The Mets have upped the ante for the fourth-outfielder competition by signing Scott Hairston to a minor league contract. Ted Berg broke the news this morning on twitter and the tidbit has since been confirmed, but what the signing actually means is up in the air.
While many of Hairston's numbers have been deflated by playing in pitchers' parks most of his career, that much isn't likely to change in New York, and he's still managed to be the most powerful Hairston, a muted accomplishment given the state of the other baseballing Hairstons. What we can glean from his past is that he'll likely make the team because of his prowess hitting lefties and his ability to play every outfield position.
Hairston comes from a family steeped in hardball tradition. His grandfather Sammy Hairston got a cup of coffee in 1951, his father Jerry Hairston played to a .258/.362/.371 line over 2000 plate appearances between 1973 and 1989, and his brother Jerry Hairston, Jr. has been a .257/.325/.370 kind of hitter while playing all around the diamond for six teams in 13 seasons. In this context, Scott's .248/.315/.435 line comes out looking rosy.
Ignore the familial tendency to put up low batting averages, and you can see a glimpse of what he brings to the table, though. His .190 isolated slugging percentage is above average (that number trends to about .150 most years), and the fact that he managed 45 homers in 1009 plate appearances while playing for San Diego speaks to the same fact - he's got some pop. He even managed 24 in 528 PetCo plate appearances, kudos to him for muscling it out of the tough park.
Then again, he's a right-handed hitter, and it's not as tough to hit home runs in San Diego from that side. The park factor for home runs by a lefty is gruesome (59), but for a righty, just a tad harder than average (95). He'll fit right in at Citi, which had a 94 park factor for right-handed home runs last year.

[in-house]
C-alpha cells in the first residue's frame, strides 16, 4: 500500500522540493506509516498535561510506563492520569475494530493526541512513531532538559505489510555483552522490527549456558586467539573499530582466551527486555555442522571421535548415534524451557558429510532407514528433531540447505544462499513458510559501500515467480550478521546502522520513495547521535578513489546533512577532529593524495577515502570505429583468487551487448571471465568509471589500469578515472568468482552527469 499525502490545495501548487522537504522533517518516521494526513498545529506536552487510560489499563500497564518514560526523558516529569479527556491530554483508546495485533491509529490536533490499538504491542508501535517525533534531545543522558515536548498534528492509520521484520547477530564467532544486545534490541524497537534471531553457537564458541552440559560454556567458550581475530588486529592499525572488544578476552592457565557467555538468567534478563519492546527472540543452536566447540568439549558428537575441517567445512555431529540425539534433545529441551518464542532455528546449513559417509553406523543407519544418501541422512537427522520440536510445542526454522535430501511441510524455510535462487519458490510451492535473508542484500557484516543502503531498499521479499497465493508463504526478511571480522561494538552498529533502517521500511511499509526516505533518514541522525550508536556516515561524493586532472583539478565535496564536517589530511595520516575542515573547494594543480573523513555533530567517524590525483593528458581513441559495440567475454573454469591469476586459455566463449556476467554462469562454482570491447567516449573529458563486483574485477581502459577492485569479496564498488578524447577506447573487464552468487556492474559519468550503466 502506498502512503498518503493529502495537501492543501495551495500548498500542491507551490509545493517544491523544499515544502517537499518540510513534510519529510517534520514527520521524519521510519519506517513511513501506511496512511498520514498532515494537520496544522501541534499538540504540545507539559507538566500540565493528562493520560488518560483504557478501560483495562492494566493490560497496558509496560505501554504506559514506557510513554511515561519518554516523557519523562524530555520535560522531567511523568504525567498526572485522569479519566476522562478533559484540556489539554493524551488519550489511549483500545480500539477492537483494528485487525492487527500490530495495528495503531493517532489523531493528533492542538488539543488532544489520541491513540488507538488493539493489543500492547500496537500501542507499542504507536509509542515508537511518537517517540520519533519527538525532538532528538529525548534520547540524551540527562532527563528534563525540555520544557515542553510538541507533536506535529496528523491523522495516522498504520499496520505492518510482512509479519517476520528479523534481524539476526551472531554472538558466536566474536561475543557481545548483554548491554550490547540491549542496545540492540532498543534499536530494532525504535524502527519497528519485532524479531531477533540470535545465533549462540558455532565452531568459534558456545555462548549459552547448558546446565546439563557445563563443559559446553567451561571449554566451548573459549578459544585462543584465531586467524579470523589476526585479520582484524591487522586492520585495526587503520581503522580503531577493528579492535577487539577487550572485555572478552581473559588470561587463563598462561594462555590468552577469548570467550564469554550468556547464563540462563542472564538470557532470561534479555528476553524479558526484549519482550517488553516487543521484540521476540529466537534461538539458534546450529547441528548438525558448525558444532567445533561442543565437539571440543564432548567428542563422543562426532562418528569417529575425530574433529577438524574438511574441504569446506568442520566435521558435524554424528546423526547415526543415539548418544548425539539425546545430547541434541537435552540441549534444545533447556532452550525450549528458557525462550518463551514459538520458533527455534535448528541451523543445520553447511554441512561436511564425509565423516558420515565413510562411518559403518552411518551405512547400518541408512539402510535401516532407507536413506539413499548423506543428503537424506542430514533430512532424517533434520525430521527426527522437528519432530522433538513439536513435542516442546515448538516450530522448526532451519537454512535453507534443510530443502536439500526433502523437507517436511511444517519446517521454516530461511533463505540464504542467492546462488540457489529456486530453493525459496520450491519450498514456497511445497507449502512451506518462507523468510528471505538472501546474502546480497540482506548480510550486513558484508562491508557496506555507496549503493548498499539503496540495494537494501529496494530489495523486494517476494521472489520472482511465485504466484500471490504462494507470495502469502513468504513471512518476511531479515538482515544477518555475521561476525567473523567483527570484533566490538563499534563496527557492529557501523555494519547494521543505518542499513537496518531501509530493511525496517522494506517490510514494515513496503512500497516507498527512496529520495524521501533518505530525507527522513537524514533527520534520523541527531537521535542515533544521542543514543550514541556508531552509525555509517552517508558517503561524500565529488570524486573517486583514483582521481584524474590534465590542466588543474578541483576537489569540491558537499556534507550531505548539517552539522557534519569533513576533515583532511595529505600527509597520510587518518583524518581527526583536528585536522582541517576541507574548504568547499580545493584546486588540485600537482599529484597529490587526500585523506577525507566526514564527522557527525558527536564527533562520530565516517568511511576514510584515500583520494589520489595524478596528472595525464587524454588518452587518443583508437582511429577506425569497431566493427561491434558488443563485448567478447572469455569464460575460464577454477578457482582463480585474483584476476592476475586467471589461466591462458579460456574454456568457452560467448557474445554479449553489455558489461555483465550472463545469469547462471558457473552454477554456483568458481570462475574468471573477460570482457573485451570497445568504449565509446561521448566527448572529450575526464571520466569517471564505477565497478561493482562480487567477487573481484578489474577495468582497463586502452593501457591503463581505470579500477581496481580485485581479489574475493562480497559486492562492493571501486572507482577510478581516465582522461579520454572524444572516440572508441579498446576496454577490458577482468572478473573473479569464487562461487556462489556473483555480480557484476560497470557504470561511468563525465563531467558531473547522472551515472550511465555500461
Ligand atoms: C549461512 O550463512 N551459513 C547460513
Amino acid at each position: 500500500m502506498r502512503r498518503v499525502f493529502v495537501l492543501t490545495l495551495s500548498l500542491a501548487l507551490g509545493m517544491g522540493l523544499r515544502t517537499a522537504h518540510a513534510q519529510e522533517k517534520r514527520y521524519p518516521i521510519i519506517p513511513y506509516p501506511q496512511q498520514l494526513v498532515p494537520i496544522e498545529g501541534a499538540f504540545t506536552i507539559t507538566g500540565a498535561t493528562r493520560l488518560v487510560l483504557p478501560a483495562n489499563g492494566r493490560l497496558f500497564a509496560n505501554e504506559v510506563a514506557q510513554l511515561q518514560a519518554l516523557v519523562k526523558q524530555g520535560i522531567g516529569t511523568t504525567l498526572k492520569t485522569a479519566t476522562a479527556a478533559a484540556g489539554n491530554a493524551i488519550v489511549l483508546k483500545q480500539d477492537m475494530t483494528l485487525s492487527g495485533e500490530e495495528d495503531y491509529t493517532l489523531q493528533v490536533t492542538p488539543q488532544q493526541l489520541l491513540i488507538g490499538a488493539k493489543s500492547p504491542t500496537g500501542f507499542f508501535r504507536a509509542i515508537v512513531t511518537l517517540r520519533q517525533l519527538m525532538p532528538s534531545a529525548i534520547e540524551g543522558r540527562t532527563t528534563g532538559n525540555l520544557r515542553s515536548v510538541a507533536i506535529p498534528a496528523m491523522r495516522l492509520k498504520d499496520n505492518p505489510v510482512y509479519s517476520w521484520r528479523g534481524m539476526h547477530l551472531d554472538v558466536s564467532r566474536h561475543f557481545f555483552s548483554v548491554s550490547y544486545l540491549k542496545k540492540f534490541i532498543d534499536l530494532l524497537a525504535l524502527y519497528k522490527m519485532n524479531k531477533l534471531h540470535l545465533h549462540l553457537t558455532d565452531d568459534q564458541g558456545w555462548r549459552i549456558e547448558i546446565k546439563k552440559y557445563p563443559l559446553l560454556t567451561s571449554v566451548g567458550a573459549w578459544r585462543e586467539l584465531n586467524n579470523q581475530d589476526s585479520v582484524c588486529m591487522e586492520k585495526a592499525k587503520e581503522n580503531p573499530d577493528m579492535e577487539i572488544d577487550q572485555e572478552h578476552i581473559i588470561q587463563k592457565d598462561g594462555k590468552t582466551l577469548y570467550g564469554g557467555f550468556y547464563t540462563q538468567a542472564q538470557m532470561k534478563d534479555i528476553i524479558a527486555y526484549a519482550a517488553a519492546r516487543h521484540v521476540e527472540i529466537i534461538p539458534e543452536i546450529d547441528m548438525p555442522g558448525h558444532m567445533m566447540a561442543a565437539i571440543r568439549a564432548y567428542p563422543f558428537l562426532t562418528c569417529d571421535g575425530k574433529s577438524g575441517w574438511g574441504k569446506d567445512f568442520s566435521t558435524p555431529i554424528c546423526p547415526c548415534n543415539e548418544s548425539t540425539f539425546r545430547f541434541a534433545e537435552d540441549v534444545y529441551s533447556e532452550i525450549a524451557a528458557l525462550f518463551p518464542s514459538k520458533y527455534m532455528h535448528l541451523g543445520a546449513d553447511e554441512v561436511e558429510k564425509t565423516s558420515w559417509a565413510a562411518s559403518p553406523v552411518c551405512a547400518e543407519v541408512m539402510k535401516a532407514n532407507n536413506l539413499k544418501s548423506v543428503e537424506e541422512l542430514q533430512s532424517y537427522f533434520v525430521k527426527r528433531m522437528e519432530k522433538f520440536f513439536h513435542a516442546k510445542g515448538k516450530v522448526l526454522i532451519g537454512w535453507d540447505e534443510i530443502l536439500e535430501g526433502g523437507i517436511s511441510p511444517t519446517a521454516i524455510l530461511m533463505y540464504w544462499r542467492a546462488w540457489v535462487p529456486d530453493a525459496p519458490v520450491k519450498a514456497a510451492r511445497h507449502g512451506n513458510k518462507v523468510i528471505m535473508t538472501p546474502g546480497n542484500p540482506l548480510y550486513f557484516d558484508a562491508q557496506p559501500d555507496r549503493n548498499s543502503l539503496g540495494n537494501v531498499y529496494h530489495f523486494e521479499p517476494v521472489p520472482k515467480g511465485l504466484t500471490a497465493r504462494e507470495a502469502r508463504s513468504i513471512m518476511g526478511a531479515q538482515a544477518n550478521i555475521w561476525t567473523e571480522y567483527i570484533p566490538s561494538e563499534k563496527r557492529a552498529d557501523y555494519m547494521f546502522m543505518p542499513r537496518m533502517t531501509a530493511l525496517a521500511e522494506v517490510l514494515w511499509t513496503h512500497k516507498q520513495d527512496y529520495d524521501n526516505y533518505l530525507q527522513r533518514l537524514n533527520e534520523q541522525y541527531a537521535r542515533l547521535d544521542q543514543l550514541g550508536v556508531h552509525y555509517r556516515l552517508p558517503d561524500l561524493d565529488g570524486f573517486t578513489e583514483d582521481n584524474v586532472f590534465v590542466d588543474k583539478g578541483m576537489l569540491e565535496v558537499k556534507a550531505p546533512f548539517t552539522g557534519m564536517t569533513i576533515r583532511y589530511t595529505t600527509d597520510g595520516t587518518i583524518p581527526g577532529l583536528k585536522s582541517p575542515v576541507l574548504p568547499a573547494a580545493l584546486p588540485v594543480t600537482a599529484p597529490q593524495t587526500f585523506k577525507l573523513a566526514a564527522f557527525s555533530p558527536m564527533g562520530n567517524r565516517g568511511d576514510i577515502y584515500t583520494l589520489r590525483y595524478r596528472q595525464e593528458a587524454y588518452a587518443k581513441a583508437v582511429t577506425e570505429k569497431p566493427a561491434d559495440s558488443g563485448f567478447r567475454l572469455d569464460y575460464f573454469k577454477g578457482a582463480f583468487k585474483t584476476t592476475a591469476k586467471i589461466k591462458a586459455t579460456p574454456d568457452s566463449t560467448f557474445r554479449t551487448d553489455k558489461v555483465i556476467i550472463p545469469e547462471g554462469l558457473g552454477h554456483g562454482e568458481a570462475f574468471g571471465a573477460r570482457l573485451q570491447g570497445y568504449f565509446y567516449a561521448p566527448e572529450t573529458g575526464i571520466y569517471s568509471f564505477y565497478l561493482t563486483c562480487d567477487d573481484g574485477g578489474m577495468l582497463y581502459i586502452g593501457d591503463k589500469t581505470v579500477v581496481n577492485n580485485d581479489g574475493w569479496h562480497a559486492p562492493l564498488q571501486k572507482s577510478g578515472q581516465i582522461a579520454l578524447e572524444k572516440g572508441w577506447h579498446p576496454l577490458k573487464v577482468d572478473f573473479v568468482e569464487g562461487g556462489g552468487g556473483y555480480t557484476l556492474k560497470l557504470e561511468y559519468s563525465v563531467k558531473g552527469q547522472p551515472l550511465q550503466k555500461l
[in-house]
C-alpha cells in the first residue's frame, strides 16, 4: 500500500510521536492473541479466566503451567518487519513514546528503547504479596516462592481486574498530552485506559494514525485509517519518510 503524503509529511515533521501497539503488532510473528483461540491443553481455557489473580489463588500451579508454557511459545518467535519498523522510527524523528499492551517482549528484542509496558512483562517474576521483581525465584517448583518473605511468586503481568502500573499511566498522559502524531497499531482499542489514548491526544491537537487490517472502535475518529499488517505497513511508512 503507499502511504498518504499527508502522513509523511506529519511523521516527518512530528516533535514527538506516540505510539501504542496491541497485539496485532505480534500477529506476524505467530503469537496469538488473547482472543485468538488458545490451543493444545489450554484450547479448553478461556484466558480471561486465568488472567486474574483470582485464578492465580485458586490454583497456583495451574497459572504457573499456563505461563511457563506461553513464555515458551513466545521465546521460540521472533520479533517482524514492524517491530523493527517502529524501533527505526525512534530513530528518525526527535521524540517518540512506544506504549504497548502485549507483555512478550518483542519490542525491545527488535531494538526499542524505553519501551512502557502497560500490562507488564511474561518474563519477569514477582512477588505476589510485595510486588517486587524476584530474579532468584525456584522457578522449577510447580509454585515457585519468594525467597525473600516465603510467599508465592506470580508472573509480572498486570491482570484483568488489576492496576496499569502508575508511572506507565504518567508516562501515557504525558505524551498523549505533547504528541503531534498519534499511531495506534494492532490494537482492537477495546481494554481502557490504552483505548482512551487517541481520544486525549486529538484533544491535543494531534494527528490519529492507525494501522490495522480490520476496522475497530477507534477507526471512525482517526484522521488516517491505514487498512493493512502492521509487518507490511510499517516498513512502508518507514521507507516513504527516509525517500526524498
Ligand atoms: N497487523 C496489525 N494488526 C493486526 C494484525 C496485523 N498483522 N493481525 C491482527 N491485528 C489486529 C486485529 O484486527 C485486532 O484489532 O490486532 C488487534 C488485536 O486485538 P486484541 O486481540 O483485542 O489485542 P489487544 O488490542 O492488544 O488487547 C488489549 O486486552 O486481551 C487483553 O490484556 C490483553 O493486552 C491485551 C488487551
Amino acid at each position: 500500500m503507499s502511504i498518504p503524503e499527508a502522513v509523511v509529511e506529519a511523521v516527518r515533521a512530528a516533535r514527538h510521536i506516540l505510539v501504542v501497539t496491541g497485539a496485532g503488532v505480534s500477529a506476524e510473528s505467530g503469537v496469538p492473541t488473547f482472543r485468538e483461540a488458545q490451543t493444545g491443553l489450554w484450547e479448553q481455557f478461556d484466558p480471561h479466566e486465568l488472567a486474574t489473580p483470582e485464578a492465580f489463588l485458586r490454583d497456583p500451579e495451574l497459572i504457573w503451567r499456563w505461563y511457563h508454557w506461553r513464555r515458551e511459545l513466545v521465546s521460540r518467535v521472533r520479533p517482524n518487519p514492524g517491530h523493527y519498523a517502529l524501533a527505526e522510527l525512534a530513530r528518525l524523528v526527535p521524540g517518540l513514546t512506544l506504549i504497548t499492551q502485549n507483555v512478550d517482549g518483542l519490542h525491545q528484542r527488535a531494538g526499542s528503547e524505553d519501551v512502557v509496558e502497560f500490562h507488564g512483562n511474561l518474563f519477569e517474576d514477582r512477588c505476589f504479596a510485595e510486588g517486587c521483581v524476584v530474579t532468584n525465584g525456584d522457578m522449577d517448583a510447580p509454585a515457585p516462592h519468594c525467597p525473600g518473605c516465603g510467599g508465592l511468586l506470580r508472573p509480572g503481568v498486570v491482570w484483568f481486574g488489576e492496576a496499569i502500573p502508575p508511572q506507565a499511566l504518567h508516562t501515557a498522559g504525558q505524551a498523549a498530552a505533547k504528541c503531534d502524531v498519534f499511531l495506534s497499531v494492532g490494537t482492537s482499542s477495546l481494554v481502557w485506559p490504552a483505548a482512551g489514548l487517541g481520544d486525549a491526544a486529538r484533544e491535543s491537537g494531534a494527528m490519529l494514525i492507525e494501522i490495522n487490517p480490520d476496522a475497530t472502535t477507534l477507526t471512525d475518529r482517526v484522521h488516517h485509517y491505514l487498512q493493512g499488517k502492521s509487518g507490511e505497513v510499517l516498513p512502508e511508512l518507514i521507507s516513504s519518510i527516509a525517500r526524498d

Along with the power, you get mediocre plate discipline with Hairston. He walks a little less than average (7.1% career, most years the average is about 8.5%) and strikes out a little more than average (23.1% career, average most years is around 20%). But neither number is too far from the median, and his low batting averages are probably more the result of low BABIPs (.278 career) built on hitting the ball in the air more often than not (.72 GB/FB ratio, fly balls have lower BABIPs).
All of these statistics are better when Hairston is facing lefties. In 634 plate appearances against southpaws, Hairston has hit .278/.331/.498, compared to .227/.288/.402 against righties (in 1222 plate appearances). That's not quite statistically significant, but he's been better against lefties in every year of his career, so it certainly looks like a legitimate trend. For a team that had the fourth-worst wOBA in the National League against left-handed pitchers last year (.309), this is an interesting skill to own.
Defense is a plus for Hairston as well. In 125 games in center field, he's managed a positive UZR/150 (+7.7). On the other hand, he's probably not as good as that number suggests, given his UZR/150 in 275 games in the corner outfield (+6.6). In any case, he can play center in a pinch and is a boon on the corners, which can be important in a big ballpark.
Compared to Nick Evans, it's this track record and defense that puts him ahead in the battle for the fourth outfielder spot. There is a world in which both Evans and Hairston make this team - Evans could be the backup first baseman, for example - but this signing does make it slightly less likely.
In the end, though, it's about making this team better in any way possible. Getting a lefty-mashing backup that can play all three outfield positions on a cheap salary seems to qualify.